3 journalers for this copy...
Blurb on the back cover from Jim Lynch (author of Border Songs - a wonderful book too!):
"*Fauna* is the sort of rare novel that can change the way you see your world."
Thank you Tracey & Random House!
*Fauna* has not changed the way I see my world but it has reaffirmed for me the way I see my, or rather "our", world in the same way that some of my other much loved novels (Margaret Atwood's *Surfacing* and Barbara Kingsolver's *Prodigal Summer*) have done. As such I am very fond of this book.
There were some minor flaws, in particular an over-abundance of characters, both human and animal, but I easily forgive any flaws to the point that this book is sure to rank among my all time favourite books as above-mentioned and another non-fiction book, *Grass, Sky, Song* by Trevor Herriot.
I've never been to Toronto so do not know the Don Valley, but I do live in a city where peregrine falcons nest in the cliffs of city office towers, hunting pigeons in the air to feed their young, sometimes breaking their necks in a misjudged dive to the pavement below or splatting under the wheels of a bus. A city where raccoons and deer and rabbits feast on the salad bowl that is my garden and sometimes end up as bloody masses lining my street after losing on the collision course with my neighbour's SUV. And, of course, I live in a city where people talk not to their neighbours across the street but to people a world away on the internet while children are being wrenched from their beds by Child and Family Services as their parents are drinking and brawling, sometimes ending up as bloody masses lining the very streets under which those peregrines nest.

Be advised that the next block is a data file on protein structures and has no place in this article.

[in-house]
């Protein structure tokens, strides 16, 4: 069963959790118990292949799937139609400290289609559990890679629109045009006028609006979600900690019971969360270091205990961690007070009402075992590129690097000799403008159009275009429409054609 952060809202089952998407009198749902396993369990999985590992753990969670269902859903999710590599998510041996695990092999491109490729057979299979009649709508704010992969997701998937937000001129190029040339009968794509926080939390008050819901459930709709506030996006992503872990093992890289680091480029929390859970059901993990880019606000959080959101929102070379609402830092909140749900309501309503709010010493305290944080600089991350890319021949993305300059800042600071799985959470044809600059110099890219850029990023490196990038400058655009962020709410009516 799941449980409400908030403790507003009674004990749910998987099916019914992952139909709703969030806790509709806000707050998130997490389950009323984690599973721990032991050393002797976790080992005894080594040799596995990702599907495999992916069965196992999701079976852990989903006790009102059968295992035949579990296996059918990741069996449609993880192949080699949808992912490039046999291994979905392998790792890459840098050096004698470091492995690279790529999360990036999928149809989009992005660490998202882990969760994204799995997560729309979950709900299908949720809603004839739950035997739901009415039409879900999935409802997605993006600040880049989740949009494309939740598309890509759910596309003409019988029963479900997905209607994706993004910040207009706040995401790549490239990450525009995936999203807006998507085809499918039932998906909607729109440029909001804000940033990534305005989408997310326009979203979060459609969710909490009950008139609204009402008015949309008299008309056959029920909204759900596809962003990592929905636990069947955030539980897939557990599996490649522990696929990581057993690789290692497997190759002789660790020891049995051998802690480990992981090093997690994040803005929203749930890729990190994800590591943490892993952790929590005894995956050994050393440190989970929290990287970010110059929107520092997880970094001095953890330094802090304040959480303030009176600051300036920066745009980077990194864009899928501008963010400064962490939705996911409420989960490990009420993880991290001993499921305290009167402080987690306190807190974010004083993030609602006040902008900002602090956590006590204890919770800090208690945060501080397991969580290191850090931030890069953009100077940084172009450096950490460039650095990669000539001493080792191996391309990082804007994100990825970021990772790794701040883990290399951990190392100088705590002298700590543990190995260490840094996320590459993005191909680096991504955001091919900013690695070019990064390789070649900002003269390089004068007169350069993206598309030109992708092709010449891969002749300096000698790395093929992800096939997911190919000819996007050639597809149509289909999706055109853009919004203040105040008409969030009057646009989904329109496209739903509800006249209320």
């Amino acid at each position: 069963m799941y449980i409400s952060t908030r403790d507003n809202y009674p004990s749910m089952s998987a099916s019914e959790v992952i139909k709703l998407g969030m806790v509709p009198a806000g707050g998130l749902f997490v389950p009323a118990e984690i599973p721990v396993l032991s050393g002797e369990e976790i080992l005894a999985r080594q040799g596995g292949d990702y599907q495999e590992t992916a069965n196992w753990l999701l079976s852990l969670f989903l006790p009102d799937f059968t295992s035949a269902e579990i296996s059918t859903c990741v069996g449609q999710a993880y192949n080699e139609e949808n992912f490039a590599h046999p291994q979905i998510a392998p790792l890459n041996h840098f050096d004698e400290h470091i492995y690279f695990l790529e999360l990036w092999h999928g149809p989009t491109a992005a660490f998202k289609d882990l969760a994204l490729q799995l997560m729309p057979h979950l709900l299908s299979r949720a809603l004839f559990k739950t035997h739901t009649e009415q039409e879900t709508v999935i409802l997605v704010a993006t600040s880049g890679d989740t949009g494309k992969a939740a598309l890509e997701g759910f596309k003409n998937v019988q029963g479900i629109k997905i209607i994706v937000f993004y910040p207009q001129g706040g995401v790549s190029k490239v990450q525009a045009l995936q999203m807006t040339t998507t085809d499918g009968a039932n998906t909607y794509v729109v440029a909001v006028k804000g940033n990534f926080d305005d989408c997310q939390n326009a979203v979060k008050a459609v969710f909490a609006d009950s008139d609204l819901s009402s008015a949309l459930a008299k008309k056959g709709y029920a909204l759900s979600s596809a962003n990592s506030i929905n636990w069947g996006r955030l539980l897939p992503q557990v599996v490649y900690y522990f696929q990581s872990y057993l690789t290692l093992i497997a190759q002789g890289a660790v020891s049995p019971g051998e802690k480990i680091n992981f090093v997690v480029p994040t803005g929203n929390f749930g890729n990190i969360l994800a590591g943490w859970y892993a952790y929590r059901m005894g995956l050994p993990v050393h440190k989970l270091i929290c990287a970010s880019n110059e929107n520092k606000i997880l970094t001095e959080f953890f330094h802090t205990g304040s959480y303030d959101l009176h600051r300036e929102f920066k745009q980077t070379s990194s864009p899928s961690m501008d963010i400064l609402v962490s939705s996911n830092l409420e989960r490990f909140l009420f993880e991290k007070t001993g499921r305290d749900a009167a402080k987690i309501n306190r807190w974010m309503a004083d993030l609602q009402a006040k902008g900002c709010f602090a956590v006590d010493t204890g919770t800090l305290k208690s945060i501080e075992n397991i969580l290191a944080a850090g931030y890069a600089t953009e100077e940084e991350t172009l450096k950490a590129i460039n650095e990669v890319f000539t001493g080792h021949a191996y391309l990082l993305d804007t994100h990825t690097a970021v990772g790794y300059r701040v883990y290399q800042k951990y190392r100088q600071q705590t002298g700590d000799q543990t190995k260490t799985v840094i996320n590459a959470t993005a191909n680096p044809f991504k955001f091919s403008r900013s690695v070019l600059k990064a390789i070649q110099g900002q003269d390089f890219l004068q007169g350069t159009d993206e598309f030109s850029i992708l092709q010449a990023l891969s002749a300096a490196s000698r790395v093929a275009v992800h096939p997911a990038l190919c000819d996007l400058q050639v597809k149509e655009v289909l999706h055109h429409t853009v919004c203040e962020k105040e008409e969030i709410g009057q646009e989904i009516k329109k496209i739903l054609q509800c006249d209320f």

I loved York's characters, all damaged misfits in their own way and wary of each other, but all, with the exception of Darius, respectful and caring of the animals that inhabit their world. It is that connection that allows them to connect with each other. Darius, on the other hand, represents the nastiness of humans toward the animals (although even his "evilness" is not really innate but, presumably, a result of his own unfortunate background).
I also loved how York's characters loved other classic "fauna" books - The Jungle Book, Watership Down, Wild Animals I have Known, White Fang, The Lion the Witch and the Wardrobe and others.
All in all a thoughtful, respectful and quite satisfying read.
WILD RELEASE NOTES: